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z-Q2 Digital EQ

Is anybody familiar with the z-systems z-Q2? It claims to be a mastering EQ (and has a corresponding price tag) so I thought this might be the place to ask. I specifically wondered about the M/S encode-decode function, which changes it from applying EQ to the L & R channels, to applying it to mid and side. Is this a common mastering function? When would you want one EQ setting on the center of the mix and another on (both) sides? Or is this feature just one of those "because we can" things? I really got this box to use as a digitally inserted EQ on channels & buses, not for mastering (I don't do that). But I'm curious about that M/S thing, wondering if I should slap it across the 2 mix on the way to the Trakkers.



anonymous Wed, 03/20/2002 - 07:26
Hi Scott,

Brad's response was quicker then his shadow :D
Oke my turn.
I have z-systems z-Q2 and I use it every day.
This eq is very special when you use wide q factors and go down or up.
It removes the dirt in nasty freq's.
Even if you have to master a impossible mix
it can clear a lot of mud.

The rest of your question is answered by Brad.

If you own the machine already you also can use the pwr dithering for if you want to mixdown to 16 bit.

best wishes,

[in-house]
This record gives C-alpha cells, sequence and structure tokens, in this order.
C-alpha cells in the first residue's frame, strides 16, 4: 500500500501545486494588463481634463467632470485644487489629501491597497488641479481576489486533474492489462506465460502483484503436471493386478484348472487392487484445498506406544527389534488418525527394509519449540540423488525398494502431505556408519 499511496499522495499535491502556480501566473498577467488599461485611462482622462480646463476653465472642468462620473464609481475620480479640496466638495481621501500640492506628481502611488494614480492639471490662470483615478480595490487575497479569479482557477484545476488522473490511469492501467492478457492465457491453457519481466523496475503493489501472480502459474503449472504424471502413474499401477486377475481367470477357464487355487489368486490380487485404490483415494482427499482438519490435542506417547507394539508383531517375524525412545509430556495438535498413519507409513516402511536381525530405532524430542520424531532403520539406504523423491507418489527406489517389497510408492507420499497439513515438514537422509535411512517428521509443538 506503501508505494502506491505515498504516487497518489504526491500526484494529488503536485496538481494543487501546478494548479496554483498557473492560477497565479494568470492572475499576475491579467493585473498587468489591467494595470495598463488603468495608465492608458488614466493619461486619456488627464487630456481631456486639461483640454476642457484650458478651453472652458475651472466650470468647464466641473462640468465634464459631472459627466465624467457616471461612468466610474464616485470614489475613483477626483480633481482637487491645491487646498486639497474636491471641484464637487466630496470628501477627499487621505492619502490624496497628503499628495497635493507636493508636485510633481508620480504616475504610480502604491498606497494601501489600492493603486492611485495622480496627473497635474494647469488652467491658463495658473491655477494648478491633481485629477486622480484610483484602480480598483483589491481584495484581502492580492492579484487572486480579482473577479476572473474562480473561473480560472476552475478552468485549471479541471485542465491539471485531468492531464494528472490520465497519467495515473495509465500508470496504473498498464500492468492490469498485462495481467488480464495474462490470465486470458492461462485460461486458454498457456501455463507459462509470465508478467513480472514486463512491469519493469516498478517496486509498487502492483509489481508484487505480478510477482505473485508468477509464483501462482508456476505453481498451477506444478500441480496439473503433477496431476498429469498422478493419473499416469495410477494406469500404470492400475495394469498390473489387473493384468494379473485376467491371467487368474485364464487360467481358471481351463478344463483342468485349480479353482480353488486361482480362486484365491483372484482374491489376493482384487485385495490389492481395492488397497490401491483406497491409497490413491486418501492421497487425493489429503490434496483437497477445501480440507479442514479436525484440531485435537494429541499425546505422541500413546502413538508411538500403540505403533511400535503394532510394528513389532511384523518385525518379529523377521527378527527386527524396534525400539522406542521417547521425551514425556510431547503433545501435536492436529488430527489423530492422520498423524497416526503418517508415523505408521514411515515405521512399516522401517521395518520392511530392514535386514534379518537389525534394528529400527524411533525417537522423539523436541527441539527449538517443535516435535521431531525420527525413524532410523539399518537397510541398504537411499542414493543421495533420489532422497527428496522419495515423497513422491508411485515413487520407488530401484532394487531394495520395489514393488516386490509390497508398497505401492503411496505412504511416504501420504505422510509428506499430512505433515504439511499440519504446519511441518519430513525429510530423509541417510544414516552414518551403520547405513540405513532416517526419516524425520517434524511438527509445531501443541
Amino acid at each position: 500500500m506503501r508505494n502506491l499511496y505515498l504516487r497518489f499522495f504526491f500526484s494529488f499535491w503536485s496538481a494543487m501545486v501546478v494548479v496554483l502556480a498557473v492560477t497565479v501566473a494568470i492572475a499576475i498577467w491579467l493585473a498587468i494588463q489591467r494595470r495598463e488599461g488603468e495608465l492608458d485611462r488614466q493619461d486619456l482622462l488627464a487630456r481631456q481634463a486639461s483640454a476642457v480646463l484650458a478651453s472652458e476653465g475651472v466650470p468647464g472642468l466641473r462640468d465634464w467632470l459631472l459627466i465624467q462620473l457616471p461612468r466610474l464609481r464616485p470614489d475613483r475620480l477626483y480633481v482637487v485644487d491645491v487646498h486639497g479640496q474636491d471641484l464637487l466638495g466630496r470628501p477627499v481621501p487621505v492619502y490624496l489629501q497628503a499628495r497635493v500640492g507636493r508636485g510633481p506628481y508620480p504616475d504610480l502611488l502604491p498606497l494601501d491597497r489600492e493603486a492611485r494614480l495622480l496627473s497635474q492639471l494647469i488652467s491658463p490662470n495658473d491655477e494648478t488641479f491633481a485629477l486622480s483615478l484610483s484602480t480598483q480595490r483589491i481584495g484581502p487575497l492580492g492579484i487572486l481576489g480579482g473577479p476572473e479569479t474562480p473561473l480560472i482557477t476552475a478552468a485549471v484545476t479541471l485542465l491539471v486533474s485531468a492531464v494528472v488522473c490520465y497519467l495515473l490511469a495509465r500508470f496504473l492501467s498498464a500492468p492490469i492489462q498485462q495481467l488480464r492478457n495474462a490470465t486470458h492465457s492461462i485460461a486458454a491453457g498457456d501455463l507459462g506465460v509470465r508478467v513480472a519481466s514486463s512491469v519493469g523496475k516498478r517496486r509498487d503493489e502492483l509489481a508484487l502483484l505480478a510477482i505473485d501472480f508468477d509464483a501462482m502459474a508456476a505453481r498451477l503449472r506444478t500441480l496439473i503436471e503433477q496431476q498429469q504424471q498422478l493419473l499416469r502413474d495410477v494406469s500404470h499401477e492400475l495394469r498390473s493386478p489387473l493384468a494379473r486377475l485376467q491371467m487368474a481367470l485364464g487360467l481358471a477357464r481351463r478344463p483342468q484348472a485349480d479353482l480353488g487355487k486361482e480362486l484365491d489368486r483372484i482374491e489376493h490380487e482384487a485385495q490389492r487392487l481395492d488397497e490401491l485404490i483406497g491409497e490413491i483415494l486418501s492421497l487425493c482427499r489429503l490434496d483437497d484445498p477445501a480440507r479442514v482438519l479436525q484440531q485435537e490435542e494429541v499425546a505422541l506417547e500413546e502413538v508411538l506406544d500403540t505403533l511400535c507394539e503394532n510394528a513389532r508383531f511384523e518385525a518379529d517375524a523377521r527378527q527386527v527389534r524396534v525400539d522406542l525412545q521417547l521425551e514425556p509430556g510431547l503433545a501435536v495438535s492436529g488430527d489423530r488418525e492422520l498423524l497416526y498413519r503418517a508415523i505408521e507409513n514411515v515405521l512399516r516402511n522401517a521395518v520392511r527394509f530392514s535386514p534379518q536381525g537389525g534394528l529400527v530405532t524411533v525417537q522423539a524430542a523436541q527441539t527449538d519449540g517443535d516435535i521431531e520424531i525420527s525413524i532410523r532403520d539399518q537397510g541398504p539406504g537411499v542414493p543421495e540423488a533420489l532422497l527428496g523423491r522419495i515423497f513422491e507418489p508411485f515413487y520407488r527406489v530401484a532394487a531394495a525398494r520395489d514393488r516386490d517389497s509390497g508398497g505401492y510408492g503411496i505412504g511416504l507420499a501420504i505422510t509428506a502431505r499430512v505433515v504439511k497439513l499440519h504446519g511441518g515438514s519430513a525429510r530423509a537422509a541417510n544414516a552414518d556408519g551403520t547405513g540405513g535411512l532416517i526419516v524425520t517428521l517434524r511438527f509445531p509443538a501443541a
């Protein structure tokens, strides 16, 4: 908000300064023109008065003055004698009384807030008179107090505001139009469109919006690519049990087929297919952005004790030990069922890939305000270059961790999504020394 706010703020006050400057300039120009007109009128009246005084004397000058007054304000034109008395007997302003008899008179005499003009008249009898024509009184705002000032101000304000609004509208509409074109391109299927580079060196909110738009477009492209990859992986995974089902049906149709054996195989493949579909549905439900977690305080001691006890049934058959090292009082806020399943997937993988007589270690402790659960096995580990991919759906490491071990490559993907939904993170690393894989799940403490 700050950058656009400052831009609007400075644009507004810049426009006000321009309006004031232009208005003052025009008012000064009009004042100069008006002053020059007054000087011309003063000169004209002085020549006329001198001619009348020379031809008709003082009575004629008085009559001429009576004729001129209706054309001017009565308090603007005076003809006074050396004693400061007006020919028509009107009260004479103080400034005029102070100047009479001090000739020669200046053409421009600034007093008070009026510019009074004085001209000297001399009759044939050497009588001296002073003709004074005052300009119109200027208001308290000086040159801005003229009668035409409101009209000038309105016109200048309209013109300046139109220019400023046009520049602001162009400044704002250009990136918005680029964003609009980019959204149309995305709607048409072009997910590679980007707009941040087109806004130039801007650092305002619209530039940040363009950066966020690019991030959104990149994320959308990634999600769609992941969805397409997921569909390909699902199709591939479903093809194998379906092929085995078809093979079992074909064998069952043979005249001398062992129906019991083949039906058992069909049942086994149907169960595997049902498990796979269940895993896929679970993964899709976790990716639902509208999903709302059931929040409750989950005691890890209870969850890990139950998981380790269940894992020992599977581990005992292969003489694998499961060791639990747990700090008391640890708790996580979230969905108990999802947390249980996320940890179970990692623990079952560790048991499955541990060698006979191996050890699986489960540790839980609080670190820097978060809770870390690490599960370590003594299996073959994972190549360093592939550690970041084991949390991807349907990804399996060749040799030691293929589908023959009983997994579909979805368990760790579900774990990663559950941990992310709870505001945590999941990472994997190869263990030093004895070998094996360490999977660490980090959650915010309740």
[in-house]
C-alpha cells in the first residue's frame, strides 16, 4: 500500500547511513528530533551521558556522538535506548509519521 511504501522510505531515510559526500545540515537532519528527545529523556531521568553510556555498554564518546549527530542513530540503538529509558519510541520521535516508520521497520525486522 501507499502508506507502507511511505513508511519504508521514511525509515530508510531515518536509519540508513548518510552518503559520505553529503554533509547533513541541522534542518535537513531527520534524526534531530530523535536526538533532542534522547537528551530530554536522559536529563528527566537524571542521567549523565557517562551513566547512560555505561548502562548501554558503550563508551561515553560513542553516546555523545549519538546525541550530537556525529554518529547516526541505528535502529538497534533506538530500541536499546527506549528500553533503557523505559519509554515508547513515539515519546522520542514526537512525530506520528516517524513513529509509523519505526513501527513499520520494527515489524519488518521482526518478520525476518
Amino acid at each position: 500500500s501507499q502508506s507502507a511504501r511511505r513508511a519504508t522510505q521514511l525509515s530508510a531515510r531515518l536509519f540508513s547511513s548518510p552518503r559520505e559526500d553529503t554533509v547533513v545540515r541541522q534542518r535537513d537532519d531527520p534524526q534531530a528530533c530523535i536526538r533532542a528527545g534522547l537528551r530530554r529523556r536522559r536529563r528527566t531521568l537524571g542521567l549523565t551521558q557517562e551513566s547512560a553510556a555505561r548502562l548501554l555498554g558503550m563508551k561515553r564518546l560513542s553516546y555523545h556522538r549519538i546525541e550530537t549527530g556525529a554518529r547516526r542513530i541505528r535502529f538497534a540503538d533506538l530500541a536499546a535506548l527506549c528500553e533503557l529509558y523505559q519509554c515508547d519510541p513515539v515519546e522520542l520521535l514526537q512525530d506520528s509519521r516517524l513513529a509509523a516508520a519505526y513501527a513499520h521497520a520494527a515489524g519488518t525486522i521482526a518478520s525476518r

Errol Lem

Scott Gould Wed, 03/20/2002 - 15:05
Thanks guys!! Some good info there. Almost everything that leaves my studio is never going to see a mastering engineer. After more than 30 years, I quit doing anything in the recording/musical field for a living, now I just take on zero budget projects for those who would otherwise never get to do a 'professional' recording. (Community orchestras, students, churches, talented amateurs, etc.) If anything is going to be mass duplicated for release I would, of course, have it mastered by a professional. BUT - I wouldn't mind putting a little extra polish on the "lesser" things that leave my hands (since I already have the equipment, the time & inclination) and I do tend to get people begging me to do a little 'turd polishing' on things they've already recorded (& they rarely have multitrack masters...) So it's nice to know what the M/S configuration is good for.
Thanks again,




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